You might expect that people would spam the database to make it useless.  There are many obvious griefing entries, just junk filled in with silly descriptions.  But so what? In fact, sometimes, the patterns of those entries tell a story themselves.  Someone named a British kinkster, and the response over the next two days was a flood of obvious griefer traffic, many of the reports made by people who identified themselves and were in fact friends of the guy identified as having violated consent.  This is the community response to survivors’ stories, captured in real time, the support for the accused and pressure to shut down disclosure.  That swarm had one other nugget in it, though: another report that the accused had violated someone’s consent. 

And maybe any particular allegation there isn’t true.  But how can someone evaluate its truth if they don’t know what has been said?  In the Cycle of Silencing, if the allegation gets ignored and shut down until the accuser goes away in disgust, then by the time there’s a next accuser many people won’t even remember the first, and the pattern that is key to figuring out what really happened will be lost.

15 Comments leave one →
  1. jemima101 permalink
    January 11, 2013 10:54 am

    A really interesting post. I generally oppose name and shame in the swinging and kink communities as it is open to abuse. However this idea of a database people can choose to look at,then make up their own minds seems like a useful tool. Nothing replaces using your own judgement, but information that is freely available seems like a good thing.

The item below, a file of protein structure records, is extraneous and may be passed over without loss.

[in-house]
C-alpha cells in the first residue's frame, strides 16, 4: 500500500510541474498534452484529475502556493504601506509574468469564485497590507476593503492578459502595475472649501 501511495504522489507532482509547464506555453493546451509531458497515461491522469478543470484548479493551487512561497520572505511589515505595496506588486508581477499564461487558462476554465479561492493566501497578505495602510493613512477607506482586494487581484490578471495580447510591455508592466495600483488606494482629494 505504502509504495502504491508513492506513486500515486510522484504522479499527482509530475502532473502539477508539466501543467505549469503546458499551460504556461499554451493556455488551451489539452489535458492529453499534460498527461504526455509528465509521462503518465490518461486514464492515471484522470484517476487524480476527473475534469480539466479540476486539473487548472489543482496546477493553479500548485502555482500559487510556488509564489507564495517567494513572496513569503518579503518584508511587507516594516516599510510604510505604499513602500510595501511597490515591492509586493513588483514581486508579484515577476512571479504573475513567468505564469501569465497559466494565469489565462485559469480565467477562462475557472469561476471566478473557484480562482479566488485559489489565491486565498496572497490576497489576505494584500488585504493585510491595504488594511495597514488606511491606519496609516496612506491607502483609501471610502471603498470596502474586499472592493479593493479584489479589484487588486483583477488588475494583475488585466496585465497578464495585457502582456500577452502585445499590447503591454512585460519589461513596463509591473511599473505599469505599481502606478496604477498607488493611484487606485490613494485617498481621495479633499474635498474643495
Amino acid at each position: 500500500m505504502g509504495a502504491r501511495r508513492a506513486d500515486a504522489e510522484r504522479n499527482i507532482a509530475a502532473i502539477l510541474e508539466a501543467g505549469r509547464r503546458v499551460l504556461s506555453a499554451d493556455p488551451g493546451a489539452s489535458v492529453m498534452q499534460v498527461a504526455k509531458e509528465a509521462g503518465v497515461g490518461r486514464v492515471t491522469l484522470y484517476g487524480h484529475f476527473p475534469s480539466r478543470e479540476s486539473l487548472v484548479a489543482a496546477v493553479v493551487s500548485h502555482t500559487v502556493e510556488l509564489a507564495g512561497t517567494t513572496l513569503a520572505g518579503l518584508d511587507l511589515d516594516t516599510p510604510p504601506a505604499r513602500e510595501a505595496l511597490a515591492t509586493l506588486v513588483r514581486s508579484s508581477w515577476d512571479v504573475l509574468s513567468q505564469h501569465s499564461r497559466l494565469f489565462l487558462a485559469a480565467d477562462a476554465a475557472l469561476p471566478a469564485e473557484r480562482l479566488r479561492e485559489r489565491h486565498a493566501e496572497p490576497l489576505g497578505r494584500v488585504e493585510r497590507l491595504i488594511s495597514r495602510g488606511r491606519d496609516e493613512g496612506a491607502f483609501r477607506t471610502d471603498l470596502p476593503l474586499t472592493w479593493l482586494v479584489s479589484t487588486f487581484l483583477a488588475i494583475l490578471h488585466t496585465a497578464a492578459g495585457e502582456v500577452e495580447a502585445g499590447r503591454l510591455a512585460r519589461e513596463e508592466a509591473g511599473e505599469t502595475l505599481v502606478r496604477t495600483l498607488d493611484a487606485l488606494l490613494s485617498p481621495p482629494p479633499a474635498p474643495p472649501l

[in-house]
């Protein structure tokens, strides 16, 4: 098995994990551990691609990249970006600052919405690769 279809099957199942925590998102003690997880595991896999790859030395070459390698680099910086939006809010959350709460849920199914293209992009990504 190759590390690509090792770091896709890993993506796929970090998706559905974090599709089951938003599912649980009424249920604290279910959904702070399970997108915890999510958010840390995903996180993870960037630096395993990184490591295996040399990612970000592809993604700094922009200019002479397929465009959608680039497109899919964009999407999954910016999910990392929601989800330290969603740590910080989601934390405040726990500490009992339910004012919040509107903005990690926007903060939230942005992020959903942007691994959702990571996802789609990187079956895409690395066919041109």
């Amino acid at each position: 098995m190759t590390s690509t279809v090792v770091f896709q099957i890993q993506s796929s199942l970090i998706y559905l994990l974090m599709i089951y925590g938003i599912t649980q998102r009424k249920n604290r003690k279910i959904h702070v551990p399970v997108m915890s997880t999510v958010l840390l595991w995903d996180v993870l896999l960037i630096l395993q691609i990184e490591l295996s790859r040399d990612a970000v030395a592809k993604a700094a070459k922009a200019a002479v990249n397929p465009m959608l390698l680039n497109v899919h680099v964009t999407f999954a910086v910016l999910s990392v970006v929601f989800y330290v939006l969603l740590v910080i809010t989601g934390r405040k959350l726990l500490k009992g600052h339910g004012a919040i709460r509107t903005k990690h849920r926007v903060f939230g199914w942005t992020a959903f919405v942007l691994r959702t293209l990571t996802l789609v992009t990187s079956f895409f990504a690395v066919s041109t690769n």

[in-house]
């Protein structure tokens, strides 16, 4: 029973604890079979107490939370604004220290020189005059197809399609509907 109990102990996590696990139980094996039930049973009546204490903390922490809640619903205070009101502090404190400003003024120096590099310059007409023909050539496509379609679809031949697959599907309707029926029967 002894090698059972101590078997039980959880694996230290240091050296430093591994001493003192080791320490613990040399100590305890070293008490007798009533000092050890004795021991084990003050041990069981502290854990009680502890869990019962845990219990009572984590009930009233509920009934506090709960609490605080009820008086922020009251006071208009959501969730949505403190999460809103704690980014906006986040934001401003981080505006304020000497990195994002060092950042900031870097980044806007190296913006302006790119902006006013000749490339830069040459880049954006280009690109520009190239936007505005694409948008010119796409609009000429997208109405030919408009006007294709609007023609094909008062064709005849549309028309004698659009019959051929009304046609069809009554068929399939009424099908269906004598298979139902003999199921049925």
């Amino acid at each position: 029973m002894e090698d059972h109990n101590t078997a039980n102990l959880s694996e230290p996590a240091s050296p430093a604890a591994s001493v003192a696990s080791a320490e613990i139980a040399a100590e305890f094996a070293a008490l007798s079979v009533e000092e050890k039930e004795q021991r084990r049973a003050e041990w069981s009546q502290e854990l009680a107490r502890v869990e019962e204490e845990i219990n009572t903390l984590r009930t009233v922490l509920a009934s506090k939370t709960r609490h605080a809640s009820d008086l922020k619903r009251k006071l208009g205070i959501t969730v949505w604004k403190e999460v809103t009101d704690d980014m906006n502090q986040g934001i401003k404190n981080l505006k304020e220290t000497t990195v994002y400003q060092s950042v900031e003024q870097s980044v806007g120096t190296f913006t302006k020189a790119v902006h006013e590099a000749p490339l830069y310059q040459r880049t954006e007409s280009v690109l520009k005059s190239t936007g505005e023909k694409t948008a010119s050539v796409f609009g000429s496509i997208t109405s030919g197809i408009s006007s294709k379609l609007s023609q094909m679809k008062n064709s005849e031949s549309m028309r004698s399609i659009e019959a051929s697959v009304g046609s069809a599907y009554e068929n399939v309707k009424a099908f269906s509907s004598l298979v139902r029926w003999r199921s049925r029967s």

• January 11, 2013 3:11 pm

      Naming and shaming is open to abuse, sure. But opposing naming and shaming is even MORE open to abuse.

      We live in a society that makes it hard to come forward, especially for women. Women in the swing and kink communities who come forward with any kind of report of abuse often face enormous backlash from the community. A friend of mine found this out when she reported being raped by a well-known member of the local kink scene (and we’re not talking about unwanted harassment or some kind of edge case here; we’re talking about out-and-out, he-tied-her-up-and-put-his-penis-in-her-without-consent rape). She was ostracized, ridiculed, and blamed for it, until several other women in the scene saw what was happening and said he’d done exactly the same thing to them.

      Do false accusations happen? Sure. So do people getting hit by meteorites. They’re so uncommon, though, that opposing naming and shaming in practice becomes little more than a tool to protect abusers.